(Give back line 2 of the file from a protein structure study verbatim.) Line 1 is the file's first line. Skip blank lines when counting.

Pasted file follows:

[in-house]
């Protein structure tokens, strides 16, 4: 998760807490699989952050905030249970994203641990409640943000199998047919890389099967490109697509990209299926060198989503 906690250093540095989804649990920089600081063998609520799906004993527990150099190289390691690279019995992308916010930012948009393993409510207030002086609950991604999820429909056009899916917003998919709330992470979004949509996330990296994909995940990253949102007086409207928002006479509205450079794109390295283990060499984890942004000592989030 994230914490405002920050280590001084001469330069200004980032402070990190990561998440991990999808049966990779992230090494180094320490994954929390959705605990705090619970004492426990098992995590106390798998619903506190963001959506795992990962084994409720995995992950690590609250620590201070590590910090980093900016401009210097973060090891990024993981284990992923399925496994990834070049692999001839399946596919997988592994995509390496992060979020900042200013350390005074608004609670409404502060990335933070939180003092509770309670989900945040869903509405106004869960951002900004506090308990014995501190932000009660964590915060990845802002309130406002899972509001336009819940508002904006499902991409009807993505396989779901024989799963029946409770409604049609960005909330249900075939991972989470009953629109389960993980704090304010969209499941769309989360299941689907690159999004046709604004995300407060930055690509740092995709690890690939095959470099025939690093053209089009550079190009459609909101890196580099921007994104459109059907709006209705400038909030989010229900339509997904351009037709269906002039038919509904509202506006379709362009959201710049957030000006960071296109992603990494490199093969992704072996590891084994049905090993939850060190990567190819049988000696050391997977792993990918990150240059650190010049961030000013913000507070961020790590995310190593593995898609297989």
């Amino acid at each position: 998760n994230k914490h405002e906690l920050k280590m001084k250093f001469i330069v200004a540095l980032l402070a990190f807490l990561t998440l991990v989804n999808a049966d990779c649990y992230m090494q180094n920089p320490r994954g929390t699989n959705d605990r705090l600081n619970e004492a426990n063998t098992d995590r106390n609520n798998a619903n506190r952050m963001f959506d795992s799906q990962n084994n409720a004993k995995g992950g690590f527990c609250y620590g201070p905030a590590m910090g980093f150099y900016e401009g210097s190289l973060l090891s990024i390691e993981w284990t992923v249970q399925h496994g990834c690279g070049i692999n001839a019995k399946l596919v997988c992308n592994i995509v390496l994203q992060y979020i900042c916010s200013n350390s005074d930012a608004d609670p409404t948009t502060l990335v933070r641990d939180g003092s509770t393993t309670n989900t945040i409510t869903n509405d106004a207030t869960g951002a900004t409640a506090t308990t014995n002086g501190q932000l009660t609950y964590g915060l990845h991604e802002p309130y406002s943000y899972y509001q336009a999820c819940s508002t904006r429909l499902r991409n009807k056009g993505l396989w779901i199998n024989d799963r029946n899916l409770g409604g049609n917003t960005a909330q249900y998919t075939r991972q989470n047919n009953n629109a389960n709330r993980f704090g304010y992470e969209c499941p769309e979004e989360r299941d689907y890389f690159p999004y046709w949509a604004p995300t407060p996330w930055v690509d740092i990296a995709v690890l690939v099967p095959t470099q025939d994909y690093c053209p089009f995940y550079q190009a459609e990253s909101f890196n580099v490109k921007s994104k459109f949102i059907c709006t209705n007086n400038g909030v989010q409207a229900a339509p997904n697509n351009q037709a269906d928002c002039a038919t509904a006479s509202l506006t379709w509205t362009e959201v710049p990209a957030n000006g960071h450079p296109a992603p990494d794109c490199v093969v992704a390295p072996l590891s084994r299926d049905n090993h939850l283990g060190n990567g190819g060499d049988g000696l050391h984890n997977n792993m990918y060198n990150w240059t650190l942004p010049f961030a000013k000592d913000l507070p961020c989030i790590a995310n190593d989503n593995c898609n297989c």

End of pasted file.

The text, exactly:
């Protein structure tokens, strides 16, 4: 998760807490699989952050905030249970994203641990409640943000199998047919890389099967490109697509990209299926060198989503 906690250093540095989804649990920089600081063998609520799906004993527990150099190289390691690279019995992308916010930012948009393993409510207030002086609950991604999820429909056009899916917003998919709330992470979004949509996330990296994909995940990253949102007086409207928002006479509205450079794109390295283990060499984890942004000592989030 994230914490405002920050280590001084001469330069200004980032402070990190990561998440991990999808049966990779992230090494180094320490994954929390959705605990705090619970004492426990098992995590106390798998619903506190963001959506795992990962084994409720995995992950690590609250620590201070590590910090980093900016401009210097973060090891990024993981284990992923399925496994990834070049692999001839399946596919997988592994995509390496992060979020900042200013350390005074608004609670409404502060990335933070939180003092509770309670989900945040869903509405106004869960951002900004506090308990014995501190932000009660964590915060990845802002309130406002899972509001336009819940508002904006499902991409009807993505396989779901024989799963029946409770409604049609960005909330249900075939991972989470009953629109389960993980704090304010969209499941769309989360299941689907690159999004046709604004995300407060930055690509740092995709690890690939095959470099025939690093053209089009550079190009459609909101890196580099921007994104459109059907709006209705400038909030989010229900339509997904351009037709269906002039038919509904509202506006379709362009959201710049957030000006960071296109992603990494490199093969992704072996590891084994049905090993939850060190990567190819049988000696050391997977792993990918990150240059650190010049961030000013913000507070961020790590995310190593593995898609297989």